Can I Sit with You?


Imagine This (A Narrative on Bullying)

by Lastcrazyhorn
Age 12 at the time

Let me set up a scenario for you.

Imagine first that you’re a kid, maybe 11 or 12, possibly 13. You have Asperger’s Syndrome, which means that your social skills are impaired already; plus you’re a preteen/young teen, which means that the rules for your social world are constantly in flux. But as of yet, you’re not diagnosed; nor has anyone in your life ever heard that word, let alone know what it means. As if that weren’t bad enough, you’re a girl who is more of a tomboy, who doesn’t see the point in following the social rules or norms, either because it seems like a waste of time, or you’re just mostly oblivious to their existence in the first place.

Most kids don’t like you very much. You don’t know why. Vaguely, you understand that there is something about your being that offends or bothers these kids. You don’t know exactly what it is. You think that if you smile at them, if you laugh at their jokes (their very unfunny jokes), if you make a point to be really nice to them, then they’ll see your effort and be friends with you. You think that if you can find a topic that you both can talk about, that you both like, then maybe you can have something in common and that’ll help the situation.

They laugh at you a lot, these other kids; sometimes you know why; sometimes you don’t. They seem to be speaking another language from the one you know. They use slang that’s unfamiliar to you, because no one in your world speaks it. Your world consists of what you’ve learned from books (specifically fantasy and fiction and children’s literature), games, adults and perhaps a few highly specialized interests that you really think are cool, that no one else ever seems to get quite as well. You start thinking that maybe you shouldn’t mention these interests, since they aren’t very well received; but sometimes you just can’t help it, because it’s something that’s important to you, and after all, other kids talk about what’s important to them all the time; so why can’t you?

Other kids bump into you in the hall. You try to be more careful as to not bump into them, thinking it was your fault to begin with. You slowly start to realize that they are purposely trying to hit you. Maybe it’s a new kind of joke. Maybe not. Just to be safe, you always try to smile at them and say “excuse me.” They laugh, like you’ve said a joke, even though you’re pretty sure that you haven’t.

Sometimes they trip you and you fall. When they laugh then, you think maybe you had a stupid expression on your face as you fell or maybe someone said something funny that you missed. Sometimes you laugh with them, because after all, someone falling flat on their face is kinda funny, right? Sure.

Sometimes when you fall, you bruise your knee or cut open your lip on someone’s foot that got in the way of your fall. You try to smile, even though it really hurts, because maybe they can still be your friend if you show that it doesn’t really hurt. Maybe you can show that you’re one of them, because you’re laughing and having fun, even though you are bleeding on the floor of the hallway.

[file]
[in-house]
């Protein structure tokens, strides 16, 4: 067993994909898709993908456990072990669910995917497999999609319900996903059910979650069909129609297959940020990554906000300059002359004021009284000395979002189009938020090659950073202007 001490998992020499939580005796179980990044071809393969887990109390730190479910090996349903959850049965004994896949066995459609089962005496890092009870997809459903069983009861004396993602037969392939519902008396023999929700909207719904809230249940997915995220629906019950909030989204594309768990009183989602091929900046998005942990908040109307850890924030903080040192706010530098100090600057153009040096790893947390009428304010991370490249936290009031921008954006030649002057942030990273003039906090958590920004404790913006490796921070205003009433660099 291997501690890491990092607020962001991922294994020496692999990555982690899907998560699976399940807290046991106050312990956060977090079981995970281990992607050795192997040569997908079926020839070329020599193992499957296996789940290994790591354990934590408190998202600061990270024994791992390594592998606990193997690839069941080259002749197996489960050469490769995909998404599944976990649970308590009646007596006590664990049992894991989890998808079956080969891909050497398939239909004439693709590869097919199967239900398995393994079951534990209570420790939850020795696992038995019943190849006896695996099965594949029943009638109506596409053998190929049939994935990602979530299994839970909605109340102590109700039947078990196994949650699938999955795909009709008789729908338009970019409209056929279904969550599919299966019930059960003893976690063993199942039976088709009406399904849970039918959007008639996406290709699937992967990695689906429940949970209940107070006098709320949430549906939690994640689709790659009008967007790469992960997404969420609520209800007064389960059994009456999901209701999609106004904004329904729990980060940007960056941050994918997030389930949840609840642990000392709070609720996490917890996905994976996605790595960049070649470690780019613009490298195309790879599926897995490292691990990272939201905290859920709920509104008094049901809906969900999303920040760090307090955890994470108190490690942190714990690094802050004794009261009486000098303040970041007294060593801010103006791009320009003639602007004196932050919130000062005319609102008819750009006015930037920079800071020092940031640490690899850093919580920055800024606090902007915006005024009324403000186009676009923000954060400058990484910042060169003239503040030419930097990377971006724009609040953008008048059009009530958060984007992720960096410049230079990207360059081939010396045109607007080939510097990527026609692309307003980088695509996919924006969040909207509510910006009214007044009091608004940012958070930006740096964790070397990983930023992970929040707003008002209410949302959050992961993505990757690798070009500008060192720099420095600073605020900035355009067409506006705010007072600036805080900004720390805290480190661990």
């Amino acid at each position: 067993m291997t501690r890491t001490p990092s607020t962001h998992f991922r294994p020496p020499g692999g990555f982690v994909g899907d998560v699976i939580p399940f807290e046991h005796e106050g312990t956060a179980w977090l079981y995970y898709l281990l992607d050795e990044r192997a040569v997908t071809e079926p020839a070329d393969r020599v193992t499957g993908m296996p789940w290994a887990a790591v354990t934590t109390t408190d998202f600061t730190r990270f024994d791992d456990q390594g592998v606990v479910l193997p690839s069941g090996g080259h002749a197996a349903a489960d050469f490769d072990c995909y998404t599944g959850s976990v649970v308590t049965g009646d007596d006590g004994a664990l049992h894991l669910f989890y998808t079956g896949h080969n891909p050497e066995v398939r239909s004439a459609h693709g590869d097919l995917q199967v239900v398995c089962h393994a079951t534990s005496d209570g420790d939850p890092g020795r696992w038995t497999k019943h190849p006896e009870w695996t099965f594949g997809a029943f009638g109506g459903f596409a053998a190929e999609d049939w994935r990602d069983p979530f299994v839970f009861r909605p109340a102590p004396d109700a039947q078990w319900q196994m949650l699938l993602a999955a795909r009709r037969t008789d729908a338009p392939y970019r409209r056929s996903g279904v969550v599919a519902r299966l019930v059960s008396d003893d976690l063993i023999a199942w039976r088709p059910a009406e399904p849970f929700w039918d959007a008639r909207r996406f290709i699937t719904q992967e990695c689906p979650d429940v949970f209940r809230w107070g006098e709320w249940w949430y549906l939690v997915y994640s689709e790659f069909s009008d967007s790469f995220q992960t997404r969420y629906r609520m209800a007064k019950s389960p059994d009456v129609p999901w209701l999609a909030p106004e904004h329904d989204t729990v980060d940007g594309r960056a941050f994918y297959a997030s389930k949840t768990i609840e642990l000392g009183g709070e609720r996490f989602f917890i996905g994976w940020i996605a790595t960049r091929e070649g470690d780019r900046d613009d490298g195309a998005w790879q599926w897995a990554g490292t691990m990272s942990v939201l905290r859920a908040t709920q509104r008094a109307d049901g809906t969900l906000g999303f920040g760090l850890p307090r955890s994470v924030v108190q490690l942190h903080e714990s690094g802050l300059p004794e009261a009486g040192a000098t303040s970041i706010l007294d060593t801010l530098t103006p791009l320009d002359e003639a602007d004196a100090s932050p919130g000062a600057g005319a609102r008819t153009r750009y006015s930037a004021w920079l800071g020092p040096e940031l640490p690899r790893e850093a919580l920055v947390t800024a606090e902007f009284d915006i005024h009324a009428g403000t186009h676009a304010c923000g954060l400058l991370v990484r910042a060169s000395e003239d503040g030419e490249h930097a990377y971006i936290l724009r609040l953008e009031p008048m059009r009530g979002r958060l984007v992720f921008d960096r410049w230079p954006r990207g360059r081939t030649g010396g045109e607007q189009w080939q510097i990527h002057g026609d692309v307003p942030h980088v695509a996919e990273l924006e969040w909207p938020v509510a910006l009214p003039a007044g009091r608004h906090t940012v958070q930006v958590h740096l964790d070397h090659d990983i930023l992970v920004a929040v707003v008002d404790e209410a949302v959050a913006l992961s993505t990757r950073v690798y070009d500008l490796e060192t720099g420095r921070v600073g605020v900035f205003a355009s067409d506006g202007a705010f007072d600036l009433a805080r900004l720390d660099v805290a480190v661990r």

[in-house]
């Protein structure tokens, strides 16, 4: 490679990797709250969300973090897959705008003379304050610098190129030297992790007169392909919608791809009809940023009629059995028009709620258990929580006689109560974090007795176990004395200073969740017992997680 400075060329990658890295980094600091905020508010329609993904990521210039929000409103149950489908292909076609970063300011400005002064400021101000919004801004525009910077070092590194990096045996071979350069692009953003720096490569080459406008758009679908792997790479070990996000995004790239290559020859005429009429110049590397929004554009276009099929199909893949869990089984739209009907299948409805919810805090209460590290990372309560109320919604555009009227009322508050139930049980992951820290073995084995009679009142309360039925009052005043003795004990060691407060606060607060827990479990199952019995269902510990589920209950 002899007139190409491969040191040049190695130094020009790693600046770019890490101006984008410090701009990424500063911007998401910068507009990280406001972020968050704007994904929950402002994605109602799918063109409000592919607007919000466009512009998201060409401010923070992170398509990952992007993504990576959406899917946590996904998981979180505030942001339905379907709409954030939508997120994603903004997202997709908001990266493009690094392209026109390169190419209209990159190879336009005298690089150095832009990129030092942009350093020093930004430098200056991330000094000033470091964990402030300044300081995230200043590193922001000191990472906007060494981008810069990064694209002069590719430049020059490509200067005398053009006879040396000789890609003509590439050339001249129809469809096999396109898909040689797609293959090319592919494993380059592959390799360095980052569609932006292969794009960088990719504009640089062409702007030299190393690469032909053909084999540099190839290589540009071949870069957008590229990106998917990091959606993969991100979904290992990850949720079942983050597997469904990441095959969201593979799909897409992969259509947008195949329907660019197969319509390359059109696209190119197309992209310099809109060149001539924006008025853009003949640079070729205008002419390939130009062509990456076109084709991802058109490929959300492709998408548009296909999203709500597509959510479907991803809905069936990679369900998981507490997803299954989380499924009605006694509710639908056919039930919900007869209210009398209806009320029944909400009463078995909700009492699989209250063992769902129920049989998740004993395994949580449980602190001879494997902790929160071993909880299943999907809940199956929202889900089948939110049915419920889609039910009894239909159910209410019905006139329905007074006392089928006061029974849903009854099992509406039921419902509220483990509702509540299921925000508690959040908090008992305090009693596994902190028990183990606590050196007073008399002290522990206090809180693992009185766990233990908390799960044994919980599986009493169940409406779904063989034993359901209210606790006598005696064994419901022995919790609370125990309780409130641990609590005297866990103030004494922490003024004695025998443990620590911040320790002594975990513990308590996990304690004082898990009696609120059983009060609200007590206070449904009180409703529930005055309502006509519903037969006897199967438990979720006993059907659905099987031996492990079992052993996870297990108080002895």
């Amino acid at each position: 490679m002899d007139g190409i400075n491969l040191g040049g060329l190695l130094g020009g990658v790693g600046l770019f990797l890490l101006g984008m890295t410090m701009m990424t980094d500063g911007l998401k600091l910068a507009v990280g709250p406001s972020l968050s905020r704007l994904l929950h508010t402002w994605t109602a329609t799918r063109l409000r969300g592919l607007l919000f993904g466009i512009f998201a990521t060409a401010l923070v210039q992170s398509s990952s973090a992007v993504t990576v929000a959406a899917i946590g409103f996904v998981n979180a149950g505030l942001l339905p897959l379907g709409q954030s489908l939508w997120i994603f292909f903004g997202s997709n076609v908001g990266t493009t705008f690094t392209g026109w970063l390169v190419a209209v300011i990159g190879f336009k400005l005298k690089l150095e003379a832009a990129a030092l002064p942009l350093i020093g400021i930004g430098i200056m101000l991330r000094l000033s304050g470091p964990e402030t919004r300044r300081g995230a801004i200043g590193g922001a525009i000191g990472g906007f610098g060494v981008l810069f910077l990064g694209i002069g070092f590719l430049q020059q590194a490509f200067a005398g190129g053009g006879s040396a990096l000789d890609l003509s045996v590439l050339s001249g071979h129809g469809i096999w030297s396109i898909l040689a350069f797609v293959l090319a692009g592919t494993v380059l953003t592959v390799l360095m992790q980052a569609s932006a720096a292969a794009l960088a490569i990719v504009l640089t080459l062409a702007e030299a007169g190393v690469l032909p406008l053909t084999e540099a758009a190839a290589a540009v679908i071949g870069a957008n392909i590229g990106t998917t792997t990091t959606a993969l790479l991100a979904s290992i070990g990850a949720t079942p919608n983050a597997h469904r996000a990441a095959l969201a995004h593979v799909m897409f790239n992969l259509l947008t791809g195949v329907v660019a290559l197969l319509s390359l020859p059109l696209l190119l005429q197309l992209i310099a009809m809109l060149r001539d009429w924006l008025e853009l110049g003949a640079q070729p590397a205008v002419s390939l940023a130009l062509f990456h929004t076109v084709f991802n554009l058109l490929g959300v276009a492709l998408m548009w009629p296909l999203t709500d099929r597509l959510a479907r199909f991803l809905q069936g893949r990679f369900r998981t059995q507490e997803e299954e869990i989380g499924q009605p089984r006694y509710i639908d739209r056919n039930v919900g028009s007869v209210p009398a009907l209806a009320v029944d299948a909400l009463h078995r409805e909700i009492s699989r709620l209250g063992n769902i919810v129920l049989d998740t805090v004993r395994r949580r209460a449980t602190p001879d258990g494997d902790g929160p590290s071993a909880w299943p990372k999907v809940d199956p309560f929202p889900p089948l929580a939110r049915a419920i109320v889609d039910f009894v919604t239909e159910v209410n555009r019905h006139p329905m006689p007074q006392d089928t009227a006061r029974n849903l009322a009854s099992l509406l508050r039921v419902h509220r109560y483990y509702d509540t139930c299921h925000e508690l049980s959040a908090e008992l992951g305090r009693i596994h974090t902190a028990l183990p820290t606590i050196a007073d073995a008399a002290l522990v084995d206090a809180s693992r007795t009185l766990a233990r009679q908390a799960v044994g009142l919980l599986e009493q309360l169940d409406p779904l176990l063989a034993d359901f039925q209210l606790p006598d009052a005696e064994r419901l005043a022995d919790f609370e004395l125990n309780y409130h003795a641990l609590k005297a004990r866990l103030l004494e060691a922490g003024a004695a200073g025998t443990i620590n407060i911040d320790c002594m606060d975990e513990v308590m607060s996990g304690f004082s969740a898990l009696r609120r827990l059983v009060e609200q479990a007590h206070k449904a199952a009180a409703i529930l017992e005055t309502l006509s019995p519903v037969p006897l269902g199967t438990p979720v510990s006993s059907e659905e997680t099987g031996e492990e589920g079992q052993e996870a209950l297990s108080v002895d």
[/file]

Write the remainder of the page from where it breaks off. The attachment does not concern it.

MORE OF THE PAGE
Eventually, you might figure out that they are doing these things to you because they like seeing you hurt. Somewhere between them putting a bee down the front of your shirt, setting fire to your backpack, stealing your backpack, flushing your inhaler in the middle of your asthma attack, pushing/throwing you down the stairs, spitting on/at you, giving you Indian rope burns, drawing on your shirt in permanent ink, giving you the silent treatment at lunchtime (or just getting up en mass whenever you sit down), grading your homework wrong, threatening your life by showing you a knife that they brought from home just to cut your throat with, you start to realize that maybe they really might not like you.

Slowly, you start to realize that those videos your class watched a few months ago on bullying and bullies were demonstrating things that could really happen in your life. Who would have thunk it? So, you think to yourself, like anyone would after having seen those videos, that maybe you should tell someone about it. Either that, or the thought just never occurs to you as a viable option.

Say you try to talk to the principal about it. You ride a bus to school filled with these kids that don’t like you. In fact, as you think about it, you’ve started getting diarrhea every morning before you get on the bus, just from worrying about what might happen that day. Most of the time your bus gets to school late, and your bus driver tells you to go straight onto class as fast as you can. Thus, you can’t talk to your principal then, because the bus driver told you get to class as soon as possible.

All of the breaks in the day, when the kids push you and hit you going through the hall, are only about 5 minutes long. The halls are crowded enough, without kids purposely trying to run into you; so what should take 2 min. to get down the hall now takes 4 minutes. Plus, you have to go the bathroom on your breaks, because as it slowly is revealed to you, none of your teachers like you either, and rarely allow you bathroom breaks. Apparently you are considered a difficult student, because you have to ask a lot of questions just to know what’s going on consistently during class. Your teacher gives you instructions, but you aren’t sure who they pertain to. Is she talking to all of the students in the class or just the ones that think that particular way? You don’t know, so you ask.